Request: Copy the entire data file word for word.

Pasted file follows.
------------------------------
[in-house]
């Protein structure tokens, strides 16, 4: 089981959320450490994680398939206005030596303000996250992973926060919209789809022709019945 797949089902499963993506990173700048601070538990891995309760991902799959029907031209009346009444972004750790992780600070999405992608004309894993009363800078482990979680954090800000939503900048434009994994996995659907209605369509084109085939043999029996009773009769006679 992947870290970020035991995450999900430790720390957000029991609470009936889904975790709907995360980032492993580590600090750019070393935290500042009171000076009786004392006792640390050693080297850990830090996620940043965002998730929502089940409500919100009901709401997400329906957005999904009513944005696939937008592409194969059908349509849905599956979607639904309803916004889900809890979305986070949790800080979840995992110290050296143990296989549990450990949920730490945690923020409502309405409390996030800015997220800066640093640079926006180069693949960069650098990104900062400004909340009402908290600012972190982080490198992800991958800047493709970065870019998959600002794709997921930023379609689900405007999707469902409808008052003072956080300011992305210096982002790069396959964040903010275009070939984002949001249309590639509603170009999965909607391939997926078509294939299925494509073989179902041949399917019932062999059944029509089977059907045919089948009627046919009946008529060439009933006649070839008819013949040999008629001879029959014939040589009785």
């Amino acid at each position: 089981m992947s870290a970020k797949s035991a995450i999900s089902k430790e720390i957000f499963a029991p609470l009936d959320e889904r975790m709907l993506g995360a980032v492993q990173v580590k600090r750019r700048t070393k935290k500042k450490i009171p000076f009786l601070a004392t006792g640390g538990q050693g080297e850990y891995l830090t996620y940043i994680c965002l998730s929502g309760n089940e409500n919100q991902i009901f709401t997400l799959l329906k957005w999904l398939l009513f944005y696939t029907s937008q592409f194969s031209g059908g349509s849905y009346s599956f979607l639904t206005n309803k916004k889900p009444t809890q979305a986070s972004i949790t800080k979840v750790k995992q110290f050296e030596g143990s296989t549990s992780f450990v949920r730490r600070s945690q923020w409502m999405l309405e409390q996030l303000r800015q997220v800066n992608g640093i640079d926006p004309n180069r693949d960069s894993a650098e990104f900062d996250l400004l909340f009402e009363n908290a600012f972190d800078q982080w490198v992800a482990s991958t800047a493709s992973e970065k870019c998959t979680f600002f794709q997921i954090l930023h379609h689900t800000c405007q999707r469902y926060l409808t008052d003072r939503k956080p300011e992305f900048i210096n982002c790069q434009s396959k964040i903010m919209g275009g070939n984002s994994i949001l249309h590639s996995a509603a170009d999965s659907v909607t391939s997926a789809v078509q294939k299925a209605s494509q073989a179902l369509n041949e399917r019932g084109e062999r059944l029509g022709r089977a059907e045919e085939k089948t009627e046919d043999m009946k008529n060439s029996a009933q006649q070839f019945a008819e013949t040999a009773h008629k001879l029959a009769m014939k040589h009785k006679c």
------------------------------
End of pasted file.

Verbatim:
[in-house]
């Protein structure tokens, strides 16, 4: 089981959320450490994680398939206005030596303000996250992973926060919209789809022709019945 797949089902499963993506990173700048601070538990891995309760991902799959029907031209009346009444972004750790992780600070999405992608004309894993009363800078482990979680954090800000939503900048434009994994996995659907209605369509084109085939043999029996009773009769006679 992947870290970020035991995450999900430790720390957000029991609470009936889904975790709907995360980032492993580590600090750019070393935290500042009171000076009786004392006792640390050693080297850990830090996620940043965002998730929502089940409500919100009901709401997400329906957005999904009513944005696939937008592409194969059908349509849905599956979607639904309803916004889900809890979305986070949790800080979840995992110290050296143990296989549990450990949920730490945690923020409502309405409390996030800015997220800066640093640079926006180069693949960069650098990104900062400004909340009402908290600012972190982080490198992800991958800047493709970065870019998959600002794709997921930023379609689900405007999707469902409808008052003072956080300011992305210096982002790069396959964040903010275009070939984002949001249309590639509603170009999965909607391939997926078509294939299925494509073989179902041949399917019932062999059944029509089977059907045919089948009627046919009946008529060439009933006649070839008819013949040999008629001879029959014939040589009785």
């Amino acid at each position: 089981m992947s870290a970020k797949s035991a995450i999900s089902k430790e720390i957000f499963a029991p609470l009936d959320e889904r975790m709907l993506g995360a980032v492993q990173v580590k600090r750019r700048t070393k935290k500042k450490i009171p000076f009786l601070a004392t006792g640390g538990q050693g080297e850990y891995l830090t996620y940043i994680c965002l998730s929502g309760n089940e409500n919100q991902i009901f709401t997400l799959l329906k957005w999904l398939l009513f944005y696939t029907s937008q592409f194969s031209g059908g349509s849905y009346s599956f979607l639904t206005n309803k916004k889900p009444t809890q979305a986070s972004i949790t800080k979840v750790k995992q110290f050296e030596g143990s296989t549990s992780f450990v949920r730490r600070s945690q923020w409502m999405l309405e409390q996030l303000r800015q997220v800066n992608g640093i640079d926006p004309n180069r693949d960069s894993a650098e990104f900062d996250l400004l909340f009402e009363n908290a600012f972190d800078q982080w490198v992800a482990s991958t800047a493709s992973e970065k870019c998959t979680f600002f794709q997921i954090l930023h379609h689900t800000c405007q999707r469902y926060l409808t008052d003072r939503k956080p300011e992305f900048i210096n982002c790069q434009s396959k964040i903010m919209g275009g070939n984002s994994i949001l249309h590639s996995a509603a170009d999965s659907v909607t391939s997926a789809v078509q294939k299925a209605s494509q073989a179902l369509n041949e399917r019932g084109e062999r059944l029509g022709r089977a059907e045919e085939k089948t009627e046919d043999m009946k008529n060439s029996a009933q006649q070839f019945a008819e013949t040999a009773h008629k001879l029959a009769m014939k040589h009785k006679c």